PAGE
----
There is only a limited number of comparative studies dealing with the management of fractures of the base of MT5. Nevertheless, a differentiated analysis of the existing articles does allow treatment recommendations to be made. Fractures in zones 1 and 2 show very good results with early functional therapy. Displacement and joint involvement have no impact on treatment outcome. All these fractures may therefore be subjected to early functionally treatment. When the results of the only available RCT are analyzed, then surgical treatment is clearly superior to conservative management for fractures in zone 3. Surgical management of these fractures would therefore appear appropriate. Since there does not seem to be any difference between zone 1 and zone 2 fractures, they should all be grouped together as epi-metaphyseal fractures. At the same time, the present authors recommend the term meta-diaphyseal fractures for zone 3. The term „Jones fracture“ should be dispensed with altogether. Nevertheless, it should be noted that the results and treatment recommendations presented here are only based on a few studies and need to be verified in larger studies in the future.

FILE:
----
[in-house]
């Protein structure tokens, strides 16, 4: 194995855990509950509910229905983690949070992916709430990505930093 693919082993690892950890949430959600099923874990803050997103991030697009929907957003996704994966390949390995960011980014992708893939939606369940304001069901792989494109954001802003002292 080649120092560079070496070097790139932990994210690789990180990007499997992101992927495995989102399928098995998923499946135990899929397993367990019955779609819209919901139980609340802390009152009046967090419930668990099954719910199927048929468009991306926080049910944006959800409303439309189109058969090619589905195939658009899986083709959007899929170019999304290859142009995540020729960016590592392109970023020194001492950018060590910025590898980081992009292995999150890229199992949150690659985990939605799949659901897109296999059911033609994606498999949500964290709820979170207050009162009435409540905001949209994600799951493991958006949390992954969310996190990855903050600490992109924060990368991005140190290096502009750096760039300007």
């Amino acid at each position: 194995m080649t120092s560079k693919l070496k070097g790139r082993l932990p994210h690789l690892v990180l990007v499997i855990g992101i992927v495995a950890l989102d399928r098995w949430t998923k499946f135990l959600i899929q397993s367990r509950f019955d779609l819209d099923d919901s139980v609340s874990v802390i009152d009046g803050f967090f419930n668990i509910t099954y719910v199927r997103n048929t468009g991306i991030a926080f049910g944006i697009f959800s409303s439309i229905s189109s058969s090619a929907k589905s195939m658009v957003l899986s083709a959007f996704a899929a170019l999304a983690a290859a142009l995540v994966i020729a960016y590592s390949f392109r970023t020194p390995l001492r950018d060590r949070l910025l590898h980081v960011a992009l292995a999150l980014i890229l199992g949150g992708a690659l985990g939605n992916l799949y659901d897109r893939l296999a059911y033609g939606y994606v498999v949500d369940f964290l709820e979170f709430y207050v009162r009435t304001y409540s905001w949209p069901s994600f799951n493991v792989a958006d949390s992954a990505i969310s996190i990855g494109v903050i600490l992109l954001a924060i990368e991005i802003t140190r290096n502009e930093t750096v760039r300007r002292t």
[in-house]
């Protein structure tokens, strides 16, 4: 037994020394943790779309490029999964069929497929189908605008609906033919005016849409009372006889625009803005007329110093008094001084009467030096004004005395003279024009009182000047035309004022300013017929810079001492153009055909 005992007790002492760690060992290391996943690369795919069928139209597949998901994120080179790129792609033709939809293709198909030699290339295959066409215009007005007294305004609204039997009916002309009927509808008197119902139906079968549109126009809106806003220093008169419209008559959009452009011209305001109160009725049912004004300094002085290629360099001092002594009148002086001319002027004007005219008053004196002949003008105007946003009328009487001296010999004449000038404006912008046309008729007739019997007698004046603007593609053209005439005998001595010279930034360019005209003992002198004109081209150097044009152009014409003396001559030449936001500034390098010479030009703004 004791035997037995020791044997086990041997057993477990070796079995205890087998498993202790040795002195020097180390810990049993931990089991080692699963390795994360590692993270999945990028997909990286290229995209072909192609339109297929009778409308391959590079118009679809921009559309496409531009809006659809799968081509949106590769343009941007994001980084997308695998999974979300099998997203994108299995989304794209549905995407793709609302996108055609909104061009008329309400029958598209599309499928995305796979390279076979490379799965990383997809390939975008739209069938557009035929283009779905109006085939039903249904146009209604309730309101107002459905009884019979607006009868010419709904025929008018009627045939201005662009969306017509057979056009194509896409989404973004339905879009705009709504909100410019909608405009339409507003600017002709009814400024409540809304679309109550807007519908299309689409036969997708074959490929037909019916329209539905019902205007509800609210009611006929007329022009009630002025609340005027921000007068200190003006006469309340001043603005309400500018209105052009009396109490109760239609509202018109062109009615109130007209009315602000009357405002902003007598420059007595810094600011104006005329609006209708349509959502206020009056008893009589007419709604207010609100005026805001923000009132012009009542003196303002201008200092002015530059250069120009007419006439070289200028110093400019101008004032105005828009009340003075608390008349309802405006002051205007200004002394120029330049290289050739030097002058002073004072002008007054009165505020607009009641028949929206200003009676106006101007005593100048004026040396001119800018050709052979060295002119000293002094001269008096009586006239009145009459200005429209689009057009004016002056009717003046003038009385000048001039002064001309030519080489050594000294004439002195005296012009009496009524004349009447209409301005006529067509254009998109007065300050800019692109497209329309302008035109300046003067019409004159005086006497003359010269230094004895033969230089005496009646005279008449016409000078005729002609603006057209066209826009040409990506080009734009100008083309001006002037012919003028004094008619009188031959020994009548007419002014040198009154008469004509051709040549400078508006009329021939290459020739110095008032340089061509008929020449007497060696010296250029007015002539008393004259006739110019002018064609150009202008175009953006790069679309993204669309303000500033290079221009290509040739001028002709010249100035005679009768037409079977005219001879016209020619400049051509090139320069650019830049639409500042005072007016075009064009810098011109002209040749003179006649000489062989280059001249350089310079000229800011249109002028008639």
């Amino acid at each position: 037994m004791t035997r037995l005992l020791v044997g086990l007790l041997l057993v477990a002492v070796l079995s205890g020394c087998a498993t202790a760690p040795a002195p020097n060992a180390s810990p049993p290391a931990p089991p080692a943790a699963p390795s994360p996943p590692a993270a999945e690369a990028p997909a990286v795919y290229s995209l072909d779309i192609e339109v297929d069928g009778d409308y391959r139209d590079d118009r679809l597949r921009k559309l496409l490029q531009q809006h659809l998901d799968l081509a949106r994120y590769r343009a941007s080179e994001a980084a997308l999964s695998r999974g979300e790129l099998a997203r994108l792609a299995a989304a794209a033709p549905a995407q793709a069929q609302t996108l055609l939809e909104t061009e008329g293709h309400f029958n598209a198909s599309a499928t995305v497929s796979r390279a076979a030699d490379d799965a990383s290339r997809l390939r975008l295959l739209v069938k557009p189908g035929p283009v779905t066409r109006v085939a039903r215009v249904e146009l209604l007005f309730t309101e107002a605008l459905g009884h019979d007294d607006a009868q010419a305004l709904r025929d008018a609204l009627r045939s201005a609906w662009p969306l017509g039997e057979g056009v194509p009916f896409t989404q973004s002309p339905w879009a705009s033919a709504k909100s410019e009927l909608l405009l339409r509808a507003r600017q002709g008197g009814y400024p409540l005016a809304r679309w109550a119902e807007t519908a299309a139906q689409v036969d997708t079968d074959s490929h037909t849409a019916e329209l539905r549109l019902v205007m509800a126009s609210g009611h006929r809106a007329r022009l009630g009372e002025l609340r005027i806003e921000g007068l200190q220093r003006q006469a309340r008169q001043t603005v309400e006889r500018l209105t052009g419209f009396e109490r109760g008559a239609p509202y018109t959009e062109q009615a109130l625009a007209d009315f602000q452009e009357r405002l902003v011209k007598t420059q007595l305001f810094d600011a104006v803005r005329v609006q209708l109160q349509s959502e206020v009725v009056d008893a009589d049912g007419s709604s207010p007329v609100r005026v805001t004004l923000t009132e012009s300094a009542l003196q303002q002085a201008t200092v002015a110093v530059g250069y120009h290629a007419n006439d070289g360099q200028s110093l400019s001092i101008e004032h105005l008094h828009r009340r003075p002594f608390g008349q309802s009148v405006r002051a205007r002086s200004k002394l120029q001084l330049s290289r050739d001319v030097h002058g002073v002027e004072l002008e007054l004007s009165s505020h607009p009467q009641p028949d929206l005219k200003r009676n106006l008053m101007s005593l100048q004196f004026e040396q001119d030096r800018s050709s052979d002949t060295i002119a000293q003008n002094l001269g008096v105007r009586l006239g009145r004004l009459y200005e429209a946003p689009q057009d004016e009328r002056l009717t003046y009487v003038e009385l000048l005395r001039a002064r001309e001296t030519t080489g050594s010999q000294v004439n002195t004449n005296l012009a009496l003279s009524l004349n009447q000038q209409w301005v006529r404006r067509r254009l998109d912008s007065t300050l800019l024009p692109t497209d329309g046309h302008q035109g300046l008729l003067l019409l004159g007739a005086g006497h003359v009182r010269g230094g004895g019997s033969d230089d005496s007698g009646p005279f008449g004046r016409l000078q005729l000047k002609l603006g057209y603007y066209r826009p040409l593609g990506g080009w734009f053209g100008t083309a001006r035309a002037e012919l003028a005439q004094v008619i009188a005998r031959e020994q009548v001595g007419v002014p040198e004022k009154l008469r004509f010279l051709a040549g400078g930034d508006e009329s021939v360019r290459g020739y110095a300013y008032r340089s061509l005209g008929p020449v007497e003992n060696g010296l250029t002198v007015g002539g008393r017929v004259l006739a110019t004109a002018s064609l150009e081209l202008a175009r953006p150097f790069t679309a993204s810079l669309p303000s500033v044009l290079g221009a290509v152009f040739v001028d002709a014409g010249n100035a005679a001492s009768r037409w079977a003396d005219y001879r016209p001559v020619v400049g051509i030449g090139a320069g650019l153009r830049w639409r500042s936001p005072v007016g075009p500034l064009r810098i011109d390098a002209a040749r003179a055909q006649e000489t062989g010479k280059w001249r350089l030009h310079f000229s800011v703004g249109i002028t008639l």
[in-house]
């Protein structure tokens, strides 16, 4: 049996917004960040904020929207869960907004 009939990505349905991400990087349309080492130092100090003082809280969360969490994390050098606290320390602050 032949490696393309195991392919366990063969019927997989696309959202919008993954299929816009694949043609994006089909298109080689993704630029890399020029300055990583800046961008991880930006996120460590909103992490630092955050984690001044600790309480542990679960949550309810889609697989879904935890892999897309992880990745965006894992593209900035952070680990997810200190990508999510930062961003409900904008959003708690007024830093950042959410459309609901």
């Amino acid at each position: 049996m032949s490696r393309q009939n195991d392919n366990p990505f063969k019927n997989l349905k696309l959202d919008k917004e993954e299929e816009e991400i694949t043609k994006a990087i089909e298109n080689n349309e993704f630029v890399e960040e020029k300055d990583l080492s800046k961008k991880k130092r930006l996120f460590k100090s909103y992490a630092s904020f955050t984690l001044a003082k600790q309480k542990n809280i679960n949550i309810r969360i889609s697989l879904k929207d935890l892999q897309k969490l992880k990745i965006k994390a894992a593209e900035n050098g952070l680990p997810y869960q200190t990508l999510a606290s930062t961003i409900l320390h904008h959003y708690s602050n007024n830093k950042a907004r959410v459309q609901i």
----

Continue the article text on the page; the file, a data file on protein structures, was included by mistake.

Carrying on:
Conflict of interest statement
The authors declare that no conflicts of interest exists.
Manuscript received on 17 December 2020, revised version accepted on 4 May 2021.
Translated from the original German by Dr. Grahame Larkin, MD
Prof. Dr. med. Hans Polzer
Klinik für Orthopädie und Unfallchirurgie,
Muskuloskelettales Universitätszentrum München (MUM),
Klinikum der Universität München, LMU München
Marchioninistr. 15, 81377 München, Germnay
Cite this as:
Herterich V, Baumbach SF, Kaiser A, Böcker W, Polzer H: Fifth metatarsal fracture—a systematic review of the treatment of fractures of the base of the fifth metatarsal bone. Dtsch Arztebl Int 2021; 118: 587–94. DOI: 10.3238/arztebl.m2021.0231
eMethods, eTables, eFigure:
Department of Orthopedic Surgery, Columbia University Medical Center, New York, USA: Prof. Dr. med. Hans Polzer